Dixon would go to work for BP in 2006. Aubert did the same in 2007, though he was rehired by the conservation commission last year.
Regg and Norman said that from the onset, they considered it possible that the case involved criminal conduct. Among possible charges: falsification of business records, a misdemeanor, Norman said.
“I think you have to go into an investigation with that idea that there’s potentially a criminal element,” Regg said.
Despite the possibility of criminal charges and the fact that BP was already on probation from a federal criminal charge related to hazardous waste dumping by another drilling contractor, BP and Nabors were part of the state investigation from the beginning.
BP brought in an official from its Houston office, Gregory Mattson, BP America’s head of discipline on well drilling and completion. Mattson, now based in Baku, Azerbaijan, was in Anchorage recently, but didn’t respond to e-mails or telephone messages seeking comment for this story.
BP also assigned its outside attorney, Amy Menard, and Seymour, the health, safety and environment operations manager in Anchorage, to the case. Seymour, too, didn’t respond to calls from the Daily News. Menard referred questions to a BP lawyer, who also didn’t respond.
As the investigation was starting, Nabors brought in its then-associate counsel in Houston, James Lank, along with its Anchorage human resources manager, Belinda Wilson, and its Anchorage health, safety and environment manager, James Haynes.
Current Nabors spokesman Denny Smith didn’t return several calls seeking comment for this story. Lank, now general counsel for a Houston company that manufactures drilling rig components, didn’t return a call left at his office.
Regg said the main reason for involving the companies was logistics; they helped solve the difficulty of scheduling interviews with workers who spent two weeks on the Slope, then two weeks off.
Though the agency has the power to compel testimony in a formal setting, it preferred to get voluntary cooperation in more informal interviews, he said.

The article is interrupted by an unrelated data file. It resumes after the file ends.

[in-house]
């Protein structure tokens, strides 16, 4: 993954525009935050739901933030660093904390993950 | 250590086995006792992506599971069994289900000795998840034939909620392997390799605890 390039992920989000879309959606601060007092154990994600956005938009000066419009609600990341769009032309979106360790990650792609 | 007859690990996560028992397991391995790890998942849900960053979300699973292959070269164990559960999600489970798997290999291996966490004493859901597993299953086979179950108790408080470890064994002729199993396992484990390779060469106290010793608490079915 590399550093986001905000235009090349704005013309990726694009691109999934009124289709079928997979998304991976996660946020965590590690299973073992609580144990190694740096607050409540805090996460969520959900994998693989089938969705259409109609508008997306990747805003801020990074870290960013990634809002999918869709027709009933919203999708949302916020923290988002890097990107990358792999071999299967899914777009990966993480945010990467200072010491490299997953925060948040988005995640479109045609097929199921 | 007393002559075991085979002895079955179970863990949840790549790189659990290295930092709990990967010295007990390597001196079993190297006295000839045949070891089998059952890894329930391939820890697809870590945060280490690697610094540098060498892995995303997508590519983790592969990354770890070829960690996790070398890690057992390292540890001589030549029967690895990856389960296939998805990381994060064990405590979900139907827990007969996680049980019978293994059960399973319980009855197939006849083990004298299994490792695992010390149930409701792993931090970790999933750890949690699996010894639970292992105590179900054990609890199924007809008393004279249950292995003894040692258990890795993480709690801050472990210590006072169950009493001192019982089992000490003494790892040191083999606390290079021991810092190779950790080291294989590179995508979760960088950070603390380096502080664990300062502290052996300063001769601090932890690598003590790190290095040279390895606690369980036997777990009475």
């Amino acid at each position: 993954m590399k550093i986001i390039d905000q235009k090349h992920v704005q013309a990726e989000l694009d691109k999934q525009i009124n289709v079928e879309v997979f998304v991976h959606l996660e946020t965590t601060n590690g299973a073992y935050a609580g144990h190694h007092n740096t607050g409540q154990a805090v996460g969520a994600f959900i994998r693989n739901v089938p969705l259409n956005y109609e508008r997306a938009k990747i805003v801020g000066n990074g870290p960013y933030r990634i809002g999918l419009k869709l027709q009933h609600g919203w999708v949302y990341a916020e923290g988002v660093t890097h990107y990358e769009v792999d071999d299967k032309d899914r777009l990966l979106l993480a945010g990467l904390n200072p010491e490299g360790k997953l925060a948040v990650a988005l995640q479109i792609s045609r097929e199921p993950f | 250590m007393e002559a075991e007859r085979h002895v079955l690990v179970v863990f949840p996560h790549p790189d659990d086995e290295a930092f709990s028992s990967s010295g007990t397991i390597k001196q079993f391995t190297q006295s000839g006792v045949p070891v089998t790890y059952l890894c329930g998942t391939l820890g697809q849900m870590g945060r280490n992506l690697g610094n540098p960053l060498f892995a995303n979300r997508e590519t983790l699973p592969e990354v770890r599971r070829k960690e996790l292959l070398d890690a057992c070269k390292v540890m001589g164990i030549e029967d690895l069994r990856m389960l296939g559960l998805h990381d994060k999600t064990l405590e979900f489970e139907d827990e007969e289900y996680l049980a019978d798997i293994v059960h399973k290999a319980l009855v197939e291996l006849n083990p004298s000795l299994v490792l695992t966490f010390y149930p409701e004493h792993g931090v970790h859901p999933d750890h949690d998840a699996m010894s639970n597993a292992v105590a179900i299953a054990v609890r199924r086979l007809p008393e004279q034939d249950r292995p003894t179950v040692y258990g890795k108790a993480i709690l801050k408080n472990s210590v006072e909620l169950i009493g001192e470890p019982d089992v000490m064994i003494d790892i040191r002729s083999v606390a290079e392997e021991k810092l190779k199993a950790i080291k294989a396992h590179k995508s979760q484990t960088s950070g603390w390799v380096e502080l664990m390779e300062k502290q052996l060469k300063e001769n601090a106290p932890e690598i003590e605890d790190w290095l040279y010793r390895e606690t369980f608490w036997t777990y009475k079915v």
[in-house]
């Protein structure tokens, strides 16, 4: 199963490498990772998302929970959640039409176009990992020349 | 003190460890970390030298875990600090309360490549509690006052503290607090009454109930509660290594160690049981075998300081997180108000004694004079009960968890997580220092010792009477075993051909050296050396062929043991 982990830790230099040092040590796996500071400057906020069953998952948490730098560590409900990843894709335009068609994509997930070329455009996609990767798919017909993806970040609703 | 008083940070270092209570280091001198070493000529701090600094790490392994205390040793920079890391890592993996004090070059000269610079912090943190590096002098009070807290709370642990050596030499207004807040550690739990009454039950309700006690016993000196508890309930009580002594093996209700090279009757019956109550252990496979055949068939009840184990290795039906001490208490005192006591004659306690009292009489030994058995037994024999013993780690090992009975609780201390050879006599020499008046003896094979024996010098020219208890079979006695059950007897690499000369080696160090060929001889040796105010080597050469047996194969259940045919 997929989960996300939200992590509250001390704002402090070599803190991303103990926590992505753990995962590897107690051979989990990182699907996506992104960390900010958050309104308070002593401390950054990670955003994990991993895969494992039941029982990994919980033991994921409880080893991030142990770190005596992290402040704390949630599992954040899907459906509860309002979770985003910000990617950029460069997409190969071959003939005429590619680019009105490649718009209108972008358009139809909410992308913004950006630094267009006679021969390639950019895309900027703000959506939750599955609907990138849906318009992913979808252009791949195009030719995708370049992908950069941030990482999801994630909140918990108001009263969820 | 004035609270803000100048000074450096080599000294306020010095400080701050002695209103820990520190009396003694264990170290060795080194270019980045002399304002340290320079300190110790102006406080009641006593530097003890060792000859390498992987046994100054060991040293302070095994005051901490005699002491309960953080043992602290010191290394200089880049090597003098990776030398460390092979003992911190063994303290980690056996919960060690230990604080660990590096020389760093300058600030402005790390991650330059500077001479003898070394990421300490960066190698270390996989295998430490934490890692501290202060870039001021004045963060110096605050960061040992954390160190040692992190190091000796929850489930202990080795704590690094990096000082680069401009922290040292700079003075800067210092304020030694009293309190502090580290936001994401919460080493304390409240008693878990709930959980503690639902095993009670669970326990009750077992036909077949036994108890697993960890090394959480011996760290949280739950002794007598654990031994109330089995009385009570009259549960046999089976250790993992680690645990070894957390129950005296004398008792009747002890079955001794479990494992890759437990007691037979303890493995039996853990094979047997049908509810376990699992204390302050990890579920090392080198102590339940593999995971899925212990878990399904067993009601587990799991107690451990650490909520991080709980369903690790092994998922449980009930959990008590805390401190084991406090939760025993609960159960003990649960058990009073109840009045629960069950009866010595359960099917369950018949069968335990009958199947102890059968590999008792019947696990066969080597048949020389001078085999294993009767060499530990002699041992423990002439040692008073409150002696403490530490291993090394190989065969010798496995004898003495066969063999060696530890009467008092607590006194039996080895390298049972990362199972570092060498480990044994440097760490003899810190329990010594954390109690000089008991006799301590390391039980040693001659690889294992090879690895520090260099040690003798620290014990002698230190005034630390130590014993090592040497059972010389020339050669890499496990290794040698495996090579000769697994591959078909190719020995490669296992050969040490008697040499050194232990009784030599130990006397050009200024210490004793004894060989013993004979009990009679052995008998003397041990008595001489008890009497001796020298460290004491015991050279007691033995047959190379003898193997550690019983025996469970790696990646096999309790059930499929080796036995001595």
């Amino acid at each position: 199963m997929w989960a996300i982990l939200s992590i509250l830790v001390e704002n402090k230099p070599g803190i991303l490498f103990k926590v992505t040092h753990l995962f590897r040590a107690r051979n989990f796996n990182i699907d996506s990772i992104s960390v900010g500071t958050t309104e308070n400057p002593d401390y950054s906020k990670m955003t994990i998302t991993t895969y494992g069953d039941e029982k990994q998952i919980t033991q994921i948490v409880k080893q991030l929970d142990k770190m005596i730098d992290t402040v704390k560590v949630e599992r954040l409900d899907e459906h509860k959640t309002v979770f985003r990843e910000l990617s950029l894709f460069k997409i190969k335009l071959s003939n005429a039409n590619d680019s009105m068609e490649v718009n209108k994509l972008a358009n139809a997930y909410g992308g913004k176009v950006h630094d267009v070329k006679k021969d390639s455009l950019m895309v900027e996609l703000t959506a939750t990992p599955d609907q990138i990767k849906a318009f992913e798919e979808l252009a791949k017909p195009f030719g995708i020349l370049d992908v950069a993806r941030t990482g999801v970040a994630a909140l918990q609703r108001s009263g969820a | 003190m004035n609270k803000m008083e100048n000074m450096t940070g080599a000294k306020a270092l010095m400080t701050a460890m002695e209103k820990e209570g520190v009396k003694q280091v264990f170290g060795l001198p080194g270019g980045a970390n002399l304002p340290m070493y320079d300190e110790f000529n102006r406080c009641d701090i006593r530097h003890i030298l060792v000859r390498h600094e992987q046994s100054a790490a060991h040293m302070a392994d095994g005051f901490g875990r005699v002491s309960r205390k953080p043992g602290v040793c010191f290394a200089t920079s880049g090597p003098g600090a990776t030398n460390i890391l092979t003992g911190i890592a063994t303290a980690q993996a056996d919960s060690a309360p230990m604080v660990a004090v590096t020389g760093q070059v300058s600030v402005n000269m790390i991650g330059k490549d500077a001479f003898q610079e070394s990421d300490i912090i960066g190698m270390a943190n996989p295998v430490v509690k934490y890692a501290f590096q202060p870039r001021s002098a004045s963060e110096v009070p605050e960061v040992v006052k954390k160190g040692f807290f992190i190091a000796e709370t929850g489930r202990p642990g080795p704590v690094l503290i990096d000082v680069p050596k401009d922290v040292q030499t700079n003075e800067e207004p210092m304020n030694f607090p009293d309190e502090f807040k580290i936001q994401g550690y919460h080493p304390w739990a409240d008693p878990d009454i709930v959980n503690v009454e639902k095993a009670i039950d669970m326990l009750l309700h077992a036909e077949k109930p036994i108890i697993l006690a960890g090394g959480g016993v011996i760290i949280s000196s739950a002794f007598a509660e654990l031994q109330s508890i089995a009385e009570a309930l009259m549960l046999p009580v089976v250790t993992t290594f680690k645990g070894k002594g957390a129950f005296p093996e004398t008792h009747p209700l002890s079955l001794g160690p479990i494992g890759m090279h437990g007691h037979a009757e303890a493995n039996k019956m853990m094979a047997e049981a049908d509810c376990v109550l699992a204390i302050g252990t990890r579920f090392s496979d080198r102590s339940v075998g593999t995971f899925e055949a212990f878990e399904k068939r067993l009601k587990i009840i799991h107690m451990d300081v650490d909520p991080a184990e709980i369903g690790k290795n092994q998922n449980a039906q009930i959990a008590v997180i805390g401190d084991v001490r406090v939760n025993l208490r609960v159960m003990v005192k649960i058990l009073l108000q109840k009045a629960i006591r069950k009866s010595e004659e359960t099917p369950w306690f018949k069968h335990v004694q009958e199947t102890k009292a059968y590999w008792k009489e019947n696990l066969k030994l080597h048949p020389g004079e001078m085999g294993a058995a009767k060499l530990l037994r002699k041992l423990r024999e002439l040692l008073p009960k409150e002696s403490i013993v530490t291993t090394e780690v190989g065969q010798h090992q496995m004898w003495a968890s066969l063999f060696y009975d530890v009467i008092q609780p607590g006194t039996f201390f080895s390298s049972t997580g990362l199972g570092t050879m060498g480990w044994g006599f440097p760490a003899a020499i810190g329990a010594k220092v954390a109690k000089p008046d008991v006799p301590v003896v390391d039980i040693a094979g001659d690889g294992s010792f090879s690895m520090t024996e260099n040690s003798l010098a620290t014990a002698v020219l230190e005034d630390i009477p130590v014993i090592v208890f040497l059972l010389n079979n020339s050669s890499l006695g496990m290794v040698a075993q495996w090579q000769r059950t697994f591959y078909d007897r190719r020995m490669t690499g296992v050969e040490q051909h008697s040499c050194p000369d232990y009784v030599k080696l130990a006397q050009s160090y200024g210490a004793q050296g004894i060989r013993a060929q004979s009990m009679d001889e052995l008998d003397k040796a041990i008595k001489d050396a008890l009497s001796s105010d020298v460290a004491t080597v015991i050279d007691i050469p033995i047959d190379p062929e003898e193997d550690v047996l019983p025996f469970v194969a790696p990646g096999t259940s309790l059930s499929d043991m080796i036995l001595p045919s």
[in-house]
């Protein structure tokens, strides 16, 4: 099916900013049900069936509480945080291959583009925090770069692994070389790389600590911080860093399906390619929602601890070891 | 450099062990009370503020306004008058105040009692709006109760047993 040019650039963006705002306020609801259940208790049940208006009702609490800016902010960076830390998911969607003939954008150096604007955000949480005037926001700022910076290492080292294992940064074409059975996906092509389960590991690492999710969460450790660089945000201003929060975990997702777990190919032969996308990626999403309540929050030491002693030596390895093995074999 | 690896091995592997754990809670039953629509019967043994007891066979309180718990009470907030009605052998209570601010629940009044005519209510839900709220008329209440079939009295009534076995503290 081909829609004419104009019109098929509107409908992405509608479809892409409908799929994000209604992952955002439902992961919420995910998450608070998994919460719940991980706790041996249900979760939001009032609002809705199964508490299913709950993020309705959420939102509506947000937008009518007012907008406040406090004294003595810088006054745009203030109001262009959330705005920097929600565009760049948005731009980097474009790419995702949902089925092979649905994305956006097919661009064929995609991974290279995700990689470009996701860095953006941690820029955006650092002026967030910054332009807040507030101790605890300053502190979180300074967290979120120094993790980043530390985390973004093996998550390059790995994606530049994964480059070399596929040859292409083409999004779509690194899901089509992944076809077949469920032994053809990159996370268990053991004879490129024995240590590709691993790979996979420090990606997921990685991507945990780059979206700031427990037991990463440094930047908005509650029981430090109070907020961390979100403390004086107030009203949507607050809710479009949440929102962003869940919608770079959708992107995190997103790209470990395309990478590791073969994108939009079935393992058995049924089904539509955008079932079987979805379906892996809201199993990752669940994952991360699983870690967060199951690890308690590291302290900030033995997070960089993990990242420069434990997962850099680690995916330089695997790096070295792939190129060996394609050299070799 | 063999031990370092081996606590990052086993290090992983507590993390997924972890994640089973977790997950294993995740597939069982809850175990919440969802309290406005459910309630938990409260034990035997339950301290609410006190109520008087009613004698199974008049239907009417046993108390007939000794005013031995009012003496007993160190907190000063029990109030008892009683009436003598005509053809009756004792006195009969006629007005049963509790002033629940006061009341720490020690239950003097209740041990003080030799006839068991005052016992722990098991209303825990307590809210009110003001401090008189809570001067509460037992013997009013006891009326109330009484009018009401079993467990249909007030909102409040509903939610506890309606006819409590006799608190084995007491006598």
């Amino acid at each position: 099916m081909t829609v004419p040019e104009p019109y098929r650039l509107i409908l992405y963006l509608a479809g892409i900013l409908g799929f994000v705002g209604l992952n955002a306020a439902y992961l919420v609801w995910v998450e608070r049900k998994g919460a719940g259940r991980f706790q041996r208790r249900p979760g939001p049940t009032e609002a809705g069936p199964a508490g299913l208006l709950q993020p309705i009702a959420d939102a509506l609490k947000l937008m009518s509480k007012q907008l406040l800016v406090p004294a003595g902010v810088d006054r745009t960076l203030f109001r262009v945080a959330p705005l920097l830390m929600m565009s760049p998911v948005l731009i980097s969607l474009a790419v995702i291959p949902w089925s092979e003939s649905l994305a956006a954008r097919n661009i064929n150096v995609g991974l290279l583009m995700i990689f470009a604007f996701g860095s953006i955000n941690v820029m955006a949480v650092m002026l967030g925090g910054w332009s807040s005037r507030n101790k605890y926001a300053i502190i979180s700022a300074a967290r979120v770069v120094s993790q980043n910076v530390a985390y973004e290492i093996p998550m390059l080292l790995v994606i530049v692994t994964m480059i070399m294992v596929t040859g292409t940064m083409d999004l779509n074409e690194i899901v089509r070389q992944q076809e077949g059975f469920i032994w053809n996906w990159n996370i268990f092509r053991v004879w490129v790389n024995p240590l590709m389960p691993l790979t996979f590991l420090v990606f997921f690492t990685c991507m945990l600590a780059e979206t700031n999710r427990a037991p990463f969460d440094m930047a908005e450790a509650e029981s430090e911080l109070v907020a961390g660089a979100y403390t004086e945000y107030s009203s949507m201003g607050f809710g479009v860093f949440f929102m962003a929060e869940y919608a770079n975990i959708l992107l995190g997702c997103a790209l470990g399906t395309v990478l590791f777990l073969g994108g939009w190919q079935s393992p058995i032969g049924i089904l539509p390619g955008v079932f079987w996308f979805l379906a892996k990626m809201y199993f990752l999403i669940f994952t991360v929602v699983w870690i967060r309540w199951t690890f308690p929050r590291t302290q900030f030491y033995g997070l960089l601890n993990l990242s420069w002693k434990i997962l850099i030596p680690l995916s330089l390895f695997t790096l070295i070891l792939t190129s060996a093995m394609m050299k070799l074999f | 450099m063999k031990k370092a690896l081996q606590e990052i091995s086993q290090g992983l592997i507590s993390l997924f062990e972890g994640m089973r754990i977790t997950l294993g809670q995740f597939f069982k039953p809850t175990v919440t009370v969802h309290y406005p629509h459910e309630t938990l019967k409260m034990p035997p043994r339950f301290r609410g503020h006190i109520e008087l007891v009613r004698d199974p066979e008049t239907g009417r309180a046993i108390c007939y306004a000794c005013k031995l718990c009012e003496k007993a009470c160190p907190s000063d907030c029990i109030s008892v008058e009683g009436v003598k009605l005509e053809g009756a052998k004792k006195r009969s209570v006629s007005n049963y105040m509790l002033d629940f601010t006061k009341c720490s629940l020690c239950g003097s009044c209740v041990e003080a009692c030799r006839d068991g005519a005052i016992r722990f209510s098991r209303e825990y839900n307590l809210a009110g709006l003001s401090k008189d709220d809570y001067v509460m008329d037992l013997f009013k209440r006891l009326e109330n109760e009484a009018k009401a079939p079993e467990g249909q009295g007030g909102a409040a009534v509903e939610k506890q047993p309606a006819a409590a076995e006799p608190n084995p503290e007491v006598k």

“We looked to Nabors to try to help set up the interviews with these personnel,” Regg said. “We never viewed this as a joint investigation with BP and Nabors.”
Apparently BP had a different view.
When Menard sought to bring rig employee Escobar into an interview, she wrote his attorney on Feb. 11, 2005:
“I represent BP Exploration (Alaska) Inc. as a member of a joint investigation team comprised of representatives of BP, Nabors Drilling, the Alaska Department of Environmental Conservation and the Alaska Oil and Gas Conservation Commission. The team is investigating allegations made in certain media reports of improper conduct on the part of Nabors and BP. As part of the investigation, we have conducted interviews of approximately 30 individuals involved in the events connected with the allegations.”
Menard faxed a copy of her letter to Aubert at the commission. Norman said he never saw the letter. When he asked Aubert about it recently, Aubert said he hadn’t objected to Menard’s characterization at the time, Norman said.
Despite the participation of BP and Nabors, commission investigators didn’t always get the companies’ cooperation. In a handwritten note in the file, Jones, the commission’s North Slope inspector, said on Jan. 20, 2005, that he had asked Haynes of Nabors to delay two interviews of Nabors employees for an hour so he could finish monitoring a test on another rig. Haynes refused, Jones said.
“I asked him to take good notes and give me a copy,” Jones said.